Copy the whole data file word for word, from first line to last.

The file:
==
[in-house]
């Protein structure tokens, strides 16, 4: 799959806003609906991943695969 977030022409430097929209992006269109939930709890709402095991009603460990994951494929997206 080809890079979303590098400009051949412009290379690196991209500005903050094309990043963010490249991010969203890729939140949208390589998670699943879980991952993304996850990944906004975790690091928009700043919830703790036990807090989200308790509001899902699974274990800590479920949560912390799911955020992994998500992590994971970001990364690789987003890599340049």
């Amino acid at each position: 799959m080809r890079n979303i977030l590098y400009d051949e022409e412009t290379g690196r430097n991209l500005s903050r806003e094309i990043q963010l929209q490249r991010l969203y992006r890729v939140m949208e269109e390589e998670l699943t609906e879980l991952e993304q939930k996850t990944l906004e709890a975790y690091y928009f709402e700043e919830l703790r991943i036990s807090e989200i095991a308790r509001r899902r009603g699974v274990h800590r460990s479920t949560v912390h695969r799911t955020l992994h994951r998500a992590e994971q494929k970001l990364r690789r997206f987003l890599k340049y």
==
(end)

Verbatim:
[in-house]
């Protein structure tokens, strides 16, 4: 799959806003609906991943695969 977030022409430097929209992006269109939930709890709402095991009603460990994951494929997206 080809890079979303590098400009051949412009290379690196991209500005903050094309990043963010490249991010969203890729939140949208390589998670699943879980991952993304996850990944906004975790690091928009700043919830703790036990807090989200308790509001899902699974274990800590479920949560912390799911955020992994998500992590994971970001990364690789987003890599340049």
């Amino acid at each position: 799959m080809r890079n979303i977030l590098y400009d051949e022409e412009t290379g690196r430097n991209l500005s903050r806003e094309i990043q963010l929209q490249r991010l969203y992006r890729v939140m949208e269109e390589e998670l699943t609906e879980l991952e993304q939930k996850t990944l906004e709890a975790y690091y928009f709402e700043e919830l703790r991943i036990s807090e989200i095991a308790r509001r899902r009603g699974v274990h800590r460990s479920t949560v912390h695969r799911t955020l992994h994951r998500a992590e994971q494929k970001l990364r690789r997206f987003l890599k340049y």